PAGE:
New York’s National Academy goes on hiatus

Museum closes following Italy-centric exhibition

Annamarie Trombetta
June 22, 2017 - 16:35

Nestled between the world-renowned Guggenheim Museum at its south end and its northern neighbor, the Cooper Hewitt, Smithsonian Design Museum, stands the staunch townhouse known to art aficionados as the National Academy Museum. These three neighboring museums grace and contribute to Museum Mile on fashionable Fifth Avenue in New York City overlooking Central Park.

 

The park, which was the idea and creation of the Hudson River School artists, America’s first formal artistic movement, included some of the founding members of the Academy, such as Brit Thomas Cole, Asher B. Durand and Rembrandt Peale. The current location of the National Academy was once the home of famed art patron Archer Milton Huntington and artist/sculptor Anna Hyatt. The Academy came to reside in the Upper East Side as a result of a fire, a tragedy leading to a triumphant relocation. The school of fine arts adjoins the museum and has hosted some of the greatest artists and teachers in the art world throughout its history since its inception. Once examined, the “understatedness” of The National Academy, possibly due to its neighbors, is a true American, New York and international treasure.

 

 

Our dream and desire is to serve the people and help them to serve the arts.

Photo Montage by Janice Lee Edelman

Artiste Italiane: Italian American Museum exhibition in New York

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March 2017 marked the first exhibit of Italian-American women artists at the Italian American Museum in New York City founded as well as directed by Dr. J. Scelsa. Not all of
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The National Academy is the oldest art school in New York and was founded in 1825 by the leading Hudson School River painters, along with its primary founding member, Samuel Finely B. Morse. Morse is known to most people as the inventor of the famous distress code, but few realize that his primary vocation was that of an artist. After attending The Royal Academy of Arts in London, Morse embarked on gathering his fellow artists to establish the Academy upon his return to the U.S. Through his travels and connections Morse brought the first daguerreotype to America. His foresight and influential direction propelled interest in New York over Baltimore. Morse saw that the island of Manhattan would make New York a greater port for business than any of the other cities in the running. This American man of art, science and invention was compared to an uber-famous Italian in Carleton Mabee’s book The American Leonardo, A Life of Samuel F. B. Morse.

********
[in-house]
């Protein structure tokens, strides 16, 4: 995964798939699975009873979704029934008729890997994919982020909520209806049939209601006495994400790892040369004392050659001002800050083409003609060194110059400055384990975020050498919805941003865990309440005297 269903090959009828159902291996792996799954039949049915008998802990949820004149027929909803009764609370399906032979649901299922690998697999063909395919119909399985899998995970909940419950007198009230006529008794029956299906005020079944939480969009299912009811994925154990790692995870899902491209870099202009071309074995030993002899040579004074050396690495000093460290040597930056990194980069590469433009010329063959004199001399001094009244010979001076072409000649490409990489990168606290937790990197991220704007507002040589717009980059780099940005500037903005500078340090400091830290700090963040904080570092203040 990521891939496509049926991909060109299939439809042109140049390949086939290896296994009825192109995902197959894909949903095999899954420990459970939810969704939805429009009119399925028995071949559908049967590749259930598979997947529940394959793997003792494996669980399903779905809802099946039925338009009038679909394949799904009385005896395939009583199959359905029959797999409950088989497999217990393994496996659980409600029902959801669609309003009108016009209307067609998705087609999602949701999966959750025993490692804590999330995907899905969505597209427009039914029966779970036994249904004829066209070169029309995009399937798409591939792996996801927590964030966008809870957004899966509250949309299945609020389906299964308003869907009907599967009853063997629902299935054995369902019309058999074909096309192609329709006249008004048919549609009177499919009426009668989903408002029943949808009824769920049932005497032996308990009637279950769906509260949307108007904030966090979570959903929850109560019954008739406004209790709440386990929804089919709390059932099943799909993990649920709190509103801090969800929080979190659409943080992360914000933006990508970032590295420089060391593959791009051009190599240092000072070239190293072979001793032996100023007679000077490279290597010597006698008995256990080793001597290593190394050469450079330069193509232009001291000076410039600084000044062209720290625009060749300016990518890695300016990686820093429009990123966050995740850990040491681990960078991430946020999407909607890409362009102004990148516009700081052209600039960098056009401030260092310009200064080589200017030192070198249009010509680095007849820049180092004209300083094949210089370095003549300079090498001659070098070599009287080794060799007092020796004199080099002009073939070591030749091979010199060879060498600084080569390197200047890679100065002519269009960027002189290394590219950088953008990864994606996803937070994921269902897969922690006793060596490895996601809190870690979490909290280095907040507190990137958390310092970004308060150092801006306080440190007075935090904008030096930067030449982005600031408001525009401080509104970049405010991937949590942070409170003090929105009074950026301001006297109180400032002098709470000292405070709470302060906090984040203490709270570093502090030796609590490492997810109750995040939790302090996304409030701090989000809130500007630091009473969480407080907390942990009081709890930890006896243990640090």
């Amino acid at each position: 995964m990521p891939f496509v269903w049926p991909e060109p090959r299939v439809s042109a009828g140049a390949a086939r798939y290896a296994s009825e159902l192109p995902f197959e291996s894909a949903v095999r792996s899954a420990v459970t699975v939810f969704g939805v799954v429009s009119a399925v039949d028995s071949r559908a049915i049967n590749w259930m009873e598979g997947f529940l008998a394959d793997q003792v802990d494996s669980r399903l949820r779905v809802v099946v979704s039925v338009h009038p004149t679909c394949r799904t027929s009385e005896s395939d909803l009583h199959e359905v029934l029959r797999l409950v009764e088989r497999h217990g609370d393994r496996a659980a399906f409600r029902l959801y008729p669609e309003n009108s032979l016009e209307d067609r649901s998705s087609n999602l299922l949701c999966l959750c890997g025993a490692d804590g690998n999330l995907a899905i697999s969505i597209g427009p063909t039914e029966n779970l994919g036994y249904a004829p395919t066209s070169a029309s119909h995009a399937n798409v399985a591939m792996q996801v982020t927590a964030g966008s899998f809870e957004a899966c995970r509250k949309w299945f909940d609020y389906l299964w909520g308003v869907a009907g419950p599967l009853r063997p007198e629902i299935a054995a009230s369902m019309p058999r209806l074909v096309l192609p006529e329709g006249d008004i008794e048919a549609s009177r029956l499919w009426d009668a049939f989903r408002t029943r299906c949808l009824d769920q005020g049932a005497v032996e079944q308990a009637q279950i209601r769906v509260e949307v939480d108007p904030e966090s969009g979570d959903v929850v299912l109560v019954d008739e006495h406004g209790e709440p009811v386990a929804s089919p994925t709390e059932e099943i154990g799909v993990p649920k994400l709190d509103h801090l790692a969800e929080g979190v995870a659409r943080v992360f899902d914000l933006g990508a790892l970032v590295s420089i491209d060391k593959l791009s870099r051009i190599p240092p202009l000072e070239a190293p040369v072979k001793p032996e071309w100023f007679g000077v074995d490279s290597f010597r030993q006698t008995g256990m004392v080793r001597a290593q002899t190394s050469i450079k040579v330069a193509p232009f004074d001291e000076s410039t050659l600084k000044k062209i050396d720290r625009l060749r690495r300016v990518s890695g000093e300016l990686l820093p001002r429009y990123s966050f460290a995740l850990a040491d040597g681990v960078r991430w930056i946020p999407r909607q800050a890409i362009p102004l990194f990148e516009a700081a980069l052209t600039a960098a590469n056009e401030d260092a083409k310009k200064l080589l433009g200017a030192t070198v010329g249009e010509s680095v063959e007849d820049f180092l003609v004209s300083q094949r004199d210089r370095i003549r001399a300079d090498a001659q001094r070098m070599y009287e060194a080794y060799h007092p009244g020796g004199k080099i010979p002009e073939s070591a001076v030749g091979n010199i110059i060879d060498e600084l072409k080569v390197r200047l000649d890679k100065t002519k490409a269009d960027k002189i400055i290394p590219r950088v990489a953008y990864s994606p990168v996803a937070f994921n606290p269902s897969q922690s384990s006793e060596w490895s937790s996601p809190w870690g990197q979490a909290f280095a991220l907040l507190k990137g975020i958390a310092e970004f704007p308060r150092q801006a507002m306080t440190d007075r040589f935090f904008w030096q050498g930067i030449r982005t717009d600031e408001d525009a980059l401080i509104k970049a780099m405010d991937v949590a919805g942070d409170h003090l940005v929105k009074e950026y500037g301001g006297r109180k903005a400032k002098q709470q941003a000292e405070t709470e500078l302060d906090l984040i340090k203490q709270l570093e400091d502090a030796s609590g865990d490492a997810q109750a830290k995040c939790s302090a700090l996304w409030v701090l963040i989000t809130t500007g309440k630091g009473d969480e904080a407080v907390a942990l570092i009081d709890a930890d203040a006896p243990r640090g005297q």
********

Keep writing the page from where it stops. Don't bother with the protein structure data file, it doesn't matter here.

The National Academy’s ties with Europe and Italy were evident from the beginning. The first building designed by architect Peter B. Wight was in Venetian Gothic style and was modeled on the Doge’s Palace in Venice, Italy. Yes, the ingredients for The National Academy, via the comparative intellectual interests of its founding member and the first building are derivative of Italian cuisine. What is equally curious is that the current director, artist and curator of the exhibition “Creative Mischief” Maurizio Pellegrin is Venetian, born and raised in Italy’s unique Lagoon City.

 

The 2017 exhibition “Creative Mischief” is the brainchild of Maurizio Pellegrin. This year the show was juried due to the volume of entries. Diversity is the buzzword, featuring 135 multicultural artists showcasing abstract, traditional and figurative work, sculptures, installations, prints, photographs, cyanotypes as well as video and animation. Maurizio Pellegrin’s piece, entitled “A Dream in a Venetian Cradle” (2016), might be unknowingly reflective of himself and perhaps The National Academy.

 

“The mission and culture of our 190-year-old school is solid and pragmatic, but as all the things that contain enchantment it is governed by dreams and desires. Our dream and desire is to serve the people and help them to serve the arts,” commented Pellegrin. 

 

 

Central Park Clockwork Mode of Apps by Annamarie Trombetta

 

 

Among the artists on show in “Creative Mischief” were American-Italian Anthony Panzera, N.A., inspired by his time in Florence in the 1970s and the “Art in Florence and Rome” program at Hunter College; Dan Gheno, an artist of Venetian and Florentine heritage; Annamarie Trombetta, who draws creativity from the Tuscan Macchiaioli painters among others; and Florentine Jacopo degli Innocenti.

 

This is the last exhibition to be displayed at the Fifth Avenue townhouse. The community at The Academy holds out hope while it revisits its historic past and enters a familiar season by taking yet another transcendental hiatus. It is hoped that the Academy, akin to a community of ever-producing honey bees” will soon swarm to a new location in New York.

 

 

National Academy Museum

1083 Fifth Avenue – LOCATION NOW CLOSED, BUT THE NATIONAL ACADEMY SCHOOL REMAINS OPEN at 5 East 89th Street

New York, New York 10128

+1 212-369-4880

www.nationalacademy.org

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